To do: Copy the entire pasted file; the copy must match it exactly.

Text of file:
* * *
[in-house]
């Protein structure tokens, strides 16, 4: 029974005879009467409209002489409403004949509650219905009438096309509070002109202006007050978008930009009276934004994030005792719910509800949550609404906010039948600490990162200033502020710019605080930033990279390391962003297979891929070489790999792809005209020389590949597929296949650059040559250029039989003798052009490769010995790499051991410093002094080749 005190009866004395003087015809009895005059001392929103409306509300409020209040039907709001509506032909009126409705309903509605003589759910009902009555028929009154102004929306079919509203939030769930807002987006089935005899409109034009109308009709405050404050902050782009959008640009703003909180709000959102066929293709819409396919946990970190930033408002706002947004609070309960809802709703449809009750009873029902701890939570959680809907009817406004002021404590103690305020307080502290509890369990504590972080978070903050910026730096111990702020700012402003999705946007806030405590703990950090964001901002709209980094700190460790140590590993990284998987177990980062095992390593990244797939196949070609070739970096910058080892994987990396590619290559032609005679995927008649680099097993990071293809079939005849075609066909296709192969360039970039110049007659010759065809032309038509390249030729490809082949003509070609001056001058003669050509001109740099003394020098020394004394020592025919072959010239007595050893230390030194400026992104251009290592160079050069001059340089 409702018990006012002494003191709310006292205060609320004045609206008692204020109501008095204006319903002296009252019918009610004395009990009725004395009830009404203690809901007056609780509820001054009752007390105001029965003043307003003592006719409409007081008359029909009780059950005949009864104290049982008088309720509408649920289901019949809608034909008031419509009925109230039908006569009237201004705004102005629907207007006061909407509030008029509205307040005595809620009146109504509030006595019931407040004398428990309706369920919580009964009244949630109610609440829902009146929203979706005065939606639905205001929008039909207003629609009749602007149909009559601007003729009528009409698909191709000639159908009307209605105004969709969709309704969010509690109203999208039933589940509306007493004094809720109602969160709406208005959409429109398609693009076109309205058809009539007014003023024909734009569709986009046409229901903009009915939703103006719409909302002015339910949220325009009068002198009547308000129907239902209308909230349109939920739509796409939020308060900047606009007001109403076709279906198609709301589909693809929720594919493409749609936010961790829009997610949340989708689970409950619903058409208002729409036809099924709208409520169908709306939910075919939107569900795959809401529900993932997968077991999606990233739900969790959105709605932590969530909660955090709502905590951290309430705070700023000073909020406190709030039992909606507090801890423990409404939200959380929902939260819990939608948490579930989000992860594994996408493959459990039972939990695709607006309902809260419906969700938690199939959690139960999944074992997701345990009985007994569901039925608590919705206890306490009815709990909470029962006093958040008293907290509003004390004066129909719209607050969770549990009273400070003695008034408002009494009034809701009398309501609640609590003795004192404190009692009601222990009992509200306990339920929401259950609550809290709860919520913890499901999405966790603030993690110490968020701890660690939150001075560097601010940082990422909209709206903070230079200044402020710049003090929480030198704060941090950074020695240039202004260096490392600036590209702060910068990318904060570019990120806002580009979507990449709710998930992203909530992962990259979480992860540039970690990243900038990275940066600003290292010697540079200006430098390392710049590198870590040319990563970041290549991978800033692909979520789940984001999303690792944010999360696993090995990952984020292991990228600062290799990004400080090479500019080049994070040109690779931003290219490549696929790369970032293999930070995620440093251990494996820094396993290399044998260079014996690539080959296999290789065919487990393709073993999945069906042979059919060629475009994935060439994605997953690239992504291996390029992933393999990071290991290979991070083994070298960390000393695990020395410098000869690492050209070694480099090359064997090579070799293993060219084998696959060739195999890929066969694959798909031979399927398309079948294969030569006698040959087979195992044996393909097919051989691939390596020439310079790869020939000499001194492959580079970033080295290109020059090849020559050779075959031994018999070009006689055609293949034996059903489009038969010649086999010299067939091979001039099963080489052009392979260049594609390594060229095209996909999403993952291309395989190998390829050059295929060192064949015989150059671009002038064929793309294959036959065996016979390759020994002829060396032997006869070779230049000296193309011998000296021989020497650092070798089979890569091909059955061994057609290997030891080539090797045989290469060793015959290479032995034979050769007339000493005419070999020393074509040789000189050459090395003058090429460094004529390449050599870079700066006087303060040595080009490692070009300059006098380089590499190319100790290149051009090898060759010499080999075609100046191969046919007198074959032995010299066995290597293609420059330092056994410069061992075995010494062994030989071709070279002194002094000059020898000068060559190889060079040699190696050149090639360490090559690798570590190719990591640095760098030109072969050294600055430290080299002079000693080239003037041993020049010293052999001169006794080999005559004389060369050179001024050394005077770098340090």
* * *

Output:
[in-house]
């Protein structure tokens, strides 16, 4: 029974005879009467409209002489409403004949509650219905009438096309509070002109202006007050978008930009009276934004994030005792719910509800949550609404906010039948600490990162200033502020710019605080930033990279390391962003297979891929070489790999792809005209020389590949597929296949650059040559250029039989003798052009490769010995790499051991410093002094080749 005190009866004395003087015809009895005059001392929103409306509300409020209040039907709001509506032909009126409705309903509605003589759910009902009555028929009154102004929306079919509203939030769930807002987006089935005899409109034009109308009709405050404050902050782009959008640009703003909180709000959102066929293709819409396919946990970190930033408002706002947004609070309960809802709703449809009750009873029902701890939570959680809907009817406004002021404590103690305020307080502290509890369990504590972080978070903050910026730096111990702020700012402003999705946007806030405590703990950090964001901002709209980094700190460790140590590993990284998987177990980062095992390593990244797939196949070609070739970096910058080892994987990396590619290559032609005679995927008649680099097993990071293809079939005849075609066909296709192969360039970039110049007659010759065809032309038509390249030729490809082949003509070609001056001058003669050509001109740099003394020098020394004394020592025919072959010239007595050893230390030194400026992104251009290592160079050069001059340089 409702018990006012002494003191709310006292205060609320004045609206008692204020109501008095204006319903002296009252019918009610004395009990009725004395009830009404203690809901007056609780509820001054009752007390105001029965003043307003003592006719409409007081008359029909009780059950005949009864104290049982008088309720509408649920289901019949809608034909008031419509009925109230039908006569009237201004705004102005629907207007006061909407509030008029509205307040005595809620009146109504509030006595019931407040004398428990309706369920919580009964009244949630109610609440829902009146929203979706005065939606639905205001929008039909207003629609009749602007149909009559601007003729009528009409698909191709000639159908009307209605105004969709969709309704969010509690109203999208039933589940509306007493004094809720109602969160709406208005959409429109398609693009076109309205058809009539007014003023024909734009569709986009046409229901903009009915939703103006719409909302002015339910949220325009009068002198009547308000129907239902209308909230349109939920739509796409939020308060900047606009007001109403076709279906198609709301589909693809929720594919493409749609936010961790829009997610949340989708689970409950619903058409208002729409036809099924709208409520169908709306939910075919939107569900795959809401529900993932997968077991999606990233739900969790959105709605932590969530909660955090709502905590951290309430705070700023000073909020406190709030039992909606507090801890423990409404939200959380929902939260819990939608948490579930989000992860594994996408493959459990039972939990695709607006309902809260419906969700938690199939959690139960999944074992997701345990009985007994569901039925608590919705206890306490009815709990909470029962006093958040008293907290509003004390004066129909719209607050969770549990009273400070003695008034408002009494009034809701009398309501609640609590003795004192404190009692009601222990009992509200306990339920929401259950609550809290709860919520913890499901999405966790603030993690110490968020701890660690939150001075560097601010940082990422909209709206903070230079200044402020710049003090929480030198704060941090950074020695240039202004260096490392600036590209702060910068990318904060570019990120806002580009979507990449709710998930992203909530992962990259979480992860540039970690990243900038990275940066600003290292010697540079200006430098390392710049590198870590040319990563970041290549991978800033692909979520789940984001999303690792944010999360696993090995990952984020292991990228600062290799990004400080090479500019080049994070040109690779931003290219490549696929790369970032293999930070995620440093251990494996820094396993290399044998260079014996690539080959296999290789065919487990393709073993999945069906042979059919060629475009994935060439994605997953690239992504291996390029992933393999990071290991290979991070083994070298960390000393695990020395410098000869690492050209070694480099090359064997090579070799293993060219084998696959060739195999890929066969694959798909031979399927398309079948294969030569006698040959087979195992044996393909097919051989691939390596020439310079790869020939000499001194492959580079970033080295290109020059090849020559050779075959031994018999070009006689055609293949034996059903489009038969010649086999010299067939091979001039099963080489052009392979260049594609390594060229095209996909999403993952291309395989190998390829050059295929060192064949015989150059671009002038064929793309294959036959065996016979390759020994002829060396032997006869070779230049000296193309011998000296021989020497650092070798089979890569091909059955061994057609290997030891080539090797045989290469060793015959290479032995034979050769007339000493005419070999020393074509040789000189050459090395003058090429460094004529390449050599870079700066006087303060040595080009490692070009300059006098380089590499190319100790290149051009090898060759010499080999075609100046191969046919007198074959032995010299066995290597293609420059330092056994410069061992075995010494062994030989071709070279002194002094000059020898000068060559190889060079040699190696050149090639360490090559690798570590190719990591640095760098030109072969050294600055430290080299002079000693080239003037041993020049010293052999001169006794080999005559004389060369050179001024050394005077770098340090």